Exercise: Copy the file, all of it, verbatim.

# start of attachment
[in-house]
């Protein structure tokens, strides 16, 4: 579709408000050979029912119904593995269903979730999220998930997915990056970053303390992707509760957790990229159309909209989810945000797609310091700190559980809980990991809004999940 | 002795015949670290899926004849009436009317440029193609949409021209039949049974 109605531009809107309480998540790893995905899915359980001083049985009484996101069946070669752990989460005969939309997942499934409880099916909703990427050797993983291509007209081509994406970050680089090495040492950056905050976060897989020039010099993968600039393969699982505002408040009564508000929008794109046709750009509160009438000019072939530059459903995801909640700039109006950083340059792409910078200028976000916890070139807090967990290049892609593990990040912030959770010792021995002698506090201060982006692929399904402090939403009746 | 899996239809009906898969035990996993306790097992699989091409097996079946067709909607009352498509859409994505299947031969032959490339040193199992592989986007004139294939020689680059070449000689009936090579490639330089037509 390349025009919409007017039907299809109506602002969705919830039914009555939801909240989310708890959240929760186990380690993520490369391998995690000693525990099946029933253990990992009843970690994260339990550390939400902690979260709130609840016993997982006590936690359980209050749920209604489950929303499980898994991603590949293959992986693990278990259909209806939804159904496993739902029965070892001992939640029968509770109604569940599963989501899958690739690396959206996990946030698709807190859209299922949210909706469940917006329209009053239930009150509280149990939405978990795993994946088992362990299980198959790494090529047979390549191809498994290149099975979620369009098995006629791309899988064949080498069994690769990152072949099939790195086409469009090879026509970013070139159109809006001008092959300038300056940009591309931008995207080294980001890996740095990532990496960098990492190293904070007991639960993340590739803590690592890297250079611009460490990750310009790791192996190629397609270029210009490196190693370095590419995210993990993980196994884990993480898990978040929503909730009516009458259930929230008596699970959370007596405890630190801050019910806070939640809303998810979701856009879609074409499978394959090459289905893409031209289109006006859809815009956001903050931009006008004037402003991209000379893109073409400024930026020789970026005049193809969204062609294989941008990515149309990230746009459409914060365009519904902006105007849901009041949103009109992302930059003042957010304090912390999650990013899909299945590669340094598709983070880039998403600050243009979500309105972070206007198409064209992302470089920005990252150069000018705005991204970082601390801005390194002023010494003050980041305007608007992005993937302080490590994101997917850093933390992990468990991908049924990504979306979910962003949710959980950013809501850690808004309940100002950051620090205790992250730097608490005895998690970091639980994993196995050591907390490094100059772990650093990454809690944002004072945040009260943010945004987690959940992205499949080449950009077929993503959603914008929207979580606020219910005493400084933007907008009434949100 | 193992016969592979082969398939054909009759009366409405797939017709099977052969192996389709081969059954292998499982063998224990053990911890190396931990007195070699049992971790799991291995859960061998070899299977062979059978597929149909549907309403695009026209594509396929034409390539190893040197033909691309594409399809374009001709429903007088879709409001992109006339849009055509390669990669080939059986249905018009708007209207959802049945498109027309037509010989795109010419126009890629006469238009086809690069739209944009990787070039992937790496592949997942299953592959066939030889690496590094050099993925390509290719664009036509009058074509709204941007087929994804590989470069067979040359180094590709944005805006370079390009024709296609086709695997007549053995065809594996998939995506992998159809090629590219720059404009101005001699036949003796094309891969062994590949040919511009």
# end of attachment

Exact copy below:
[in-house]
């Protein structure tokens, strides 16, 4: 579709408000050979029912119904593995269903979730999220998930997915990056970053303390992707509760957790990229159309909209989810945000797609310091700190559980809980990991809004999940 | 002795015949670290899926004849009436009317440029193609949409021209039949049974 109605531009809107309480998540790893995905899915359980001083049985009484996101069946070669752990989460005969939309997942499934409880099916909703990427050797993983291509007209081509994406970050680089090495040492950056905050976060897989020039010099993968600039393969699982505002408040009564508000929008794109046709750009509160009438000019072939530059459903995801909640700039109006950083340059792409910078200028976000916890070139807090967990290049892609593990990040912030959770010792021995002698506090201060982006692929399904402090939403009746 | 899996239809009906898969035990996993306790097992699989091409097996079946067709909607009352498509859409994505299947031969032959490339040193199992592989986007004139294939020689680059070449000689009936090579490639330089037509 390349025009919409007017039907299809109506602002969705919830039914009555939801909240989310708890959240929760186990380690993520490369391998995690000693525990099946029933253990990992009843970690994260339990550390939400902690979260709130609840016993997982006590936690359980209050749920209604489950929303499980898994991603590949293959992986693990278990259909209806939804159904496993739902029965070892001992939640029968509770109604569940599963989501899958690739690396959206996990946030698709807190859209299922949210909706469940917006329209009053239930009150509280149990939405978990795993994946088992362990299980198959790494090529047979390549191809498994290149099975979620369009098995006629791309899988064949080498069994690769990152072949099939790195086409469009090879026509970013070139159109809006001008092959300038300056940009591309931008995207080294980001890996740095990532990496960098990492190293904070007991639960993340590739803590690592890297250079611009460490990750310009790791192996190629397609270029210009490196190693370095590419995210993990993980196994884990993480898990978040929503909730009516009458259930929230008596699970959370007596405890630190801050019910806070939640809303998810979701856009879609074409499978394959090459289905893409031209289109006006859809815009956001903050931009006008004037402003991209000379893109073409400024930026020789970026005049193809969204062609294989941008990515149309990230746009459409914060365009519904902006105007849901009041949103009109992302930059003042957010304090912390999650990013899909299945590669340094598709983070880039998403600050243009979500309105972070206007198409064209992302470089920005990252150069000018705005991204970082601390801005390194002023010494003050980041305007608007992005993937302080490590994101997917850093933390992990468990991908049924990504979306979910962003949710959980950013809501850690808004309940100002950051620090205790992250730097608490005895998690970091639980994993196995050591907390490094100059772990650093990454809690944002004072945040009260943010945004987690959940992205499949080449950009077929993503959603914008929207979580606020219910005493400084933007907008009434949100 | 193992016969592979082969398939054909009759009366409405797939017709099977052969192996389709081969059954292998499982063998224990053990911890190396931990007195070699049992971790799991291995859960061998070899299977062979059978597929149909549907309403695009026209594509396929034409390539190893040197033909691309594409399809374009001709429903007088879709409001992109006339849009055509390669990669080939059986249905018009708007209207959802049945498109027309037509010989795109010419126009890629006469238009086809690069739209944009990787070039992937790496592949997942299953592959066939030889690496590094050099993925390509290719664009036509009058074509709204941007087929994804590989470069067979040359180094590709944005805006370079390009024709296609086709695997007549053995065809594996998939995506992998159809090629590219720059404009101005001699036949003796094309891969062994590949040919511009």